Moshe Gat Biography

Moshe Gat




Painter and printmaker Moshe Gat was born in Haifa, Israel, in 1935. In 1952, he began to study at Bezalel School of Art. In 1958-1960, he went to Mexico, where he was influenced by Mexican figurative painting. He studied graphic techniques such as colored woodblock printing, copper engraving and lithography. Initially, he taught art and math at schools run by the Mexican Jewish community. Gradually he built up his career as an artist, mounting several solo shows during this period. In the early 1960s, he moved to the United States. In 1962, he returned to Haifa. At the end of the 1960s, he moved to Old Jaffa.

Gat's early work exemplified the social realism of the 1950s. Many of his paintings were of laborers and other members of the working-class. In "Seamstresses" (1954), for example, Gat's realistic portrayal is imbued with political overtones. In the 1960s, he did many ink drawings and etchings of children and folkloristic characters.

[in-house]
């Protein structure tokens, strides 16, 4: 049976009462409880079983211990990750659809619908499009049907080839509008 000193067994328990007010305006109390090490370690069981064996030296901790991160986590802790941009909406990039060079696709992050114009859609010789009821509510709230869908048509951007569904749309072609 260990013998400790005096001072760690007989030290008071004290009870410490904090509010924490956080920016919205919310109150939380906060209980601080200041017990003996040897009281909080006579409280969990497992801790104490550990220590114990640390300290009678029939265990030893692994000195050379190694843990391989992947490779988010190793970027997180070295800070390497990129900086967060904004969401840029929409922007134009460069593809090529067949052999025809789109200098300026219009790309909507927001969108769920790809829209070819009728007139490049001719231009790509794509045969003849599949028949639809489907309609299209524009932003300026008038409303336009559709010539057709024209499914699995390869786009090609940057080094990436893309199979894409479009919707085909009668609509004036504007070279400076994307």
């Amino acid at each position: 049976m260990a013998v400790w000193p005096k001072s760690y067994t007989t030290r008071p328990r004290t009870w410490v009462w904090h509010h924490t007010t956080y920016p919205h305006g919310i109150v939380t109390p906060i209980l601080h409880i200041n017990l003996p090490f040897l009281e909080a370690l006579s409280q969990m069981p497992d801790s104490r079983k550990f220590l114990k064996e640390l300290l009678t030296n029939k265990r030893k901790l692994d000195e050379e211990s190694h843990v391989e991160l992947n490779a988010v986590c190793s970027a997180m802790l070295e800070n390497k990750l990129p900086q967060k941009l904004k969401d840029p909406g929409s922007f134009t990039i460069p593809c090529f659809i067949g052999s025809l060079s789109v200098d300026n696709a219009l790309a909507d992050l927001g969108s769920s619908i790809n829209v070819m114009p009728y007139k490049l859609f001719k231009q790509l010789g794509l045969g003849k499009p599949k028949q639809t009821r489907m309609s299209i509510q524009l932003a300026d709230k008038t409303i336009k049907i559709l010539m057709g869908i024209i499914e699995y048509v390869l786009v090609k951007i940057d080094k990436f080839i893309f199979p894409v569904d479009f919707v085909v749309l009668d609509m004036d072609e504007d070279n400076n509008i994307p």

1952 Bezalel School of Arts and Crafts, Jerusalem
1957 Mexico
1958 Paris, Italy


1963 Bezalel Academy of Art & Design, Teacher

Awards And Prizes

1957 Education Scholarship for Studies Abroad, Norman Foundation
1967 Scholarship, The Cité Internationale des Arts, Paris, France

(Biography from the Information Center for Israeli Art)